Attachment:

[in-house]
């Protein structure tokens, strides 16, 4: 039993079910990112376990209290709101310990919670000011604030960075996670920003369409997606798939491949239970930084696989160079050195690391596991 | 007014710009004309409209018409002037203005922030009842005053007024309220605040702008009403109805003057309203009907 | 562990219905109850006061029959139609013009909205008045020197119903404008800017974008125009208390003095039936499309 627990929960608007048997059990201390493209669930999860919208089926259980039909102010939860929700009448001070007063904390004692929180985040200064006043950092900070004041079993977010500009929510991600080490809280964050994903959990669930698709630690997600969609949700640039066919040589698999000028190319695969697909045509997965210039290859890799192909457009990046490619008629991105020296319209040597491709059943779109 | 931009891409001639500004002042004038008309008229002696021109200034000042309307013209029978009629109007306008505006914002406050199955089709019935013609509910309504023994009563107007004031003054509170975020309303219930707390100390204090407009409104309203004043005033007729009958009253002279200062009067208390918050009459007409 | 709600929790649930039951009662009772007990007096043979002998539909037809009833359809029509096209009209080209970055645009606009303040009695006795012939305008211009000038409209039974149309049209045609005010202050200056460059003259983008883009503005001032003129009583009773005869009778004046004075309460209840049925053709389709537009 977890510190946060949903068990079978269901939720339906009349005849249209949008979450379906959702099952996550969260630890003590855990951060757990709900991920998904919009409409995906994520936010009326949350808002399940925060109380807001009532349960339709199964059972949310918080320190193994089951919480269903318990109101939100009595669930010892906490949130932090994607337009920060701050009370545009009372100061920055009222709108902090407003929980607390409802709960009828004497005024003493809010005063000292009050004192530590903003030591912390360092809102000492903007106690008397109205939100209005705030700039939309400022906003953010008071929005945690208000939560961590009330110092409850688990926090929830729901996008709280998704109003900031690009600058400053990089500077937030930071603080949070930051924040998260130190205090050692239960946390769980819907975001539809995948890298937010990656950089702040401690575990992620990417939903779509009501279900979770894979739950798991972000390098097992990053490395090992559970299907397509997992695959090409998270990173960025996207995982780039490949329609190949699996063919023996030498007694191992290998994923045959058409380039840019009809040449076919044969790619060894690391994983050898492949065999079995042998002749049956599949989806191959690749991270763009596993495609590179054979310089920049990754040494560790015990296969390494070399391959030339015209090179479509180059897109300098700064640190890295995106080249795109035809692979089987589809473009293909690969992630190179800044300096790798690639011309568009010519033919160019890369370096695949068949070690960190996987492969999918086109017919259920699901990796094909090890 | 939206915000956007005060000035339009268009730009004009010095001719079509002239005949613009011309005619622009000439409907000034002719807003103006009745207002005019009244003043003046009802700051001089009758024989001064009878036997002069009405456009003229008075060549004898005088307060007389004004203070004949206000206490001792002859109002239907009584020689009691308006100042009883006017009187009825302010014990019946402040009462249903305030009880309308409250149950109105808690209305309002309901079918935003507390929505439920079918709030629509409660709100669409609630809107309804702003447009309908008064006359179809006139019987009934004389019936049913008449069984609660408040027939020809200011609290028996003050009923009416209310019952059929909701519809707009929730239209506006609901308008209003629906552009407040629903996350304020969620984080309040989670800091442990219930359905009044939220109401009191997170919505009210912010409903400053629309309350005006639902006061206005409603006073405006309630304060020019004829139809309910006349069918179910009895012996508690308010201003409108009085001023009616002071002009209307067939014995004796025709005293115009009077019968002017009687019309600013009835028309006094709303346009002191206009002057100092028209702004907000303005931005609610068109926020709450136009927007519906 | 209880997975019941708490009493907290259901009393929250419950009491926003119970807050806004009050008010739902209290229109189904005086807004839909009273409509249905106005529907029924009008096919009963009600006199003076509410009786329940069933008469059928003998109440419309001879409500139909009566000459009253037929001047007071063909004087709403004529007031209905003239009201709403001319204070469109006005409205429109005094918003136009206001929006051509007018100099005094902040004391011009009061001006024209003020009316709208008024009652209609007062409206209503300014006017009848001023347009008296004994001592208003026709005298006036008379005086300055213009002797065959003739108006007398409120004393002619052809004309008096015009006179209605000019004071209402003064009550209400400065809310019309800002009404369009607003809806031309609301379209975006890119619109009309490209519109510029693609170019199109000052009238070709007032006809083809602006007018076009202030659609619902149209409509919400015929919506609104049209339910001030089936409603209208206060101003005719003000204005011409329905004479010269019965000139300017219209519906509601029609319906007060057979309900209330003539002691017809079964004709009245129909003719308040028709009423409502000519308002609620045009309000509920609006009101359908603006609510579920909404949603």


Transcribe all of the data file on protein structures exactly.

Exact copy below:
[in-house]
């Protein structure tokens, strides 16, 4: 039993079910990112376990209290709101310990919670000011604030960075996670920003369409997606798939491949239970930084696989160079050195690391596991 | 007014710009004309409209018409002037203005922030009842005053007024309220605040702008009403109805003057309203009907 | 562990219905109850006061029959139609013009909205008045020197119903404008800017974008125009208390003095039936499309 627990929960608007048997059990201390493209669930999860919208089926259980039909102010939860929700009448001070007063904390004692929180985040200064006043950092900070004041079993977010500009929510991600080490809280964050994903959990669930698709630690997600969609949700640039066919040589698999000028190319695969697909045509997965210039290859890799192909457009990046490619008629991105020296319209040597491709059943779109 | 931009891409001639500004002042004038008309008229002696021109200034000042309307013209029978009629109007306008505006914002406050199955089709019935013609509910309504023994009563107007004031003054509170975020309303219930707390100390204090407009409104309203004043005033007729009958009253002279200062009067208390918050009459007409 | 709600929790649930039951009662009772007990007096043979002998539909037809009833359809029509096209009209080209970055645009606009303040009695006795012939305008211009000038409209039974149309049209045609005010202050200056460059003259983008883009503005001032003129009583009773005869009778004046004075309460209840049925053709389709537009 977890510190946060949903068990079978269901939720339906009349005849249209949008979450379906959702099952996550969260630890003590855990951060757990709900991920998904919009409409995906994520936010009326949350808002399940925060109380807001009532349960339709199964059972949310918080320190193994089951919480269903318990109101939100009595669930010892906490949130932090994607337009920060701050009370545009009372100061920055009222709108902090407003929980607390409802709960009828004497005024003493809010005063000292009050004192530590903003030591912390360092809102000492903007106690008397109205939100209005705030700039939309400022906003953010008071929005945690208000939560961590009330110092409850688990926090929830729901996008709280998704109003900031690009600058400053990089500077937030930071603080949070930051924040998260130190205090050692239960946390769980819907975001539809995948890298937010990656950089702040401690575990992620990417939903779509009501279900979770894979739950798991972000390098097992990053490395090992559970299907397509997992695959090409998270990173960025996207995982780039490949329609190949699996063919023996030498007694191992290998994923045959058409380039840019009809040449076919044969790619060894690391994983050898492949065999079995042998002749049956599949989806191959690749991270763009596993495609590179054979310089920049990754040494560790015990296969390494070399391959030339015209090179479509180059897109300098700064640190890295995106080249795109035809692979089987589809473009293909690969992630190179800044300096790798690639011309568009010519033919160019890369370096695949068949070690960190996987492969999918086109017919259920699901990796094909090890 | 939206915000956007005060000035339009268009730009004009010095001719079509002239005949613009011309005619622009000439409907000034002719807003103006009745207002005019009244003043003046009802700051001089009758024989001064009878036997002069009405456009003229008075060549004898005088307060007389004004203070004949206000206490001792002859109002239907009584020689009691308006100042009883006017009187009825302010014990019946402040009462249903305030009880309308409250149950109105808690209305309002309901079918935003507390929505439920079918709030629509409660709100669409609630809107309804702003447009309908008064006359179809006139019987009934004389019936049913008449069984609660408040027939020809200011609290028996003050009923009416209310019952059929909701519809707009929730239209506006609901308008209003629906552009407040629903996350304020969620984080309040989670800091442990219930359905009044939220109401009191997170919505009210912010409903400053629309309350005006639902006061206005409603006073405006309630304060020019004829139809309910006349069918179910009895012996508690308010201003409108009085001023009616002071002009209307067939014995004796025709005293115009009077019968002017009687019309600013009835028309006094709303346009002191206009002057100092028209702004907000303005931005609610068109926020709450136009927007519906 | 209880997975019941708490009493907290259901009393929250419950009491926003119970807050806004009050008010739902209290229109189904005086807004839909009273409509249905106005529907029924009008096919009963009600006199003076509410009786329940069933008469059928003998109440419309001879409500139909009566000459009253037929001047007071063909004087709403004529007031209905003239009201709403001319204070469109006005409205429109005094918003136009206001929006051509007018100099005094902040004391011009009061001006024209003020009316709208008024009652209609007062409206209503300014006017009848001023347009008296004994001592208003026709005298006036008379005086300055213009002797065959003739108006007398409120004393002619052809004309008096015009006179209605000019004071209402003064009550209400400065809310019309800002009404369009607003809806031309609301379209975006890119619109009309490209519109510029693609170019199109000052009238070709007032006809083809602006007018076009202030659609619902149209409509919400015929919506609104049209339910001030089936409603209208206060101003005719003000204005011409329905004479010269019965000139300017219209519906509601029609319906007060057979309900209330003539002691017809079964004709009245129909003719308040028709009423409502000519308002609620045009309000509920609006009101359908603006609510579920909404949603």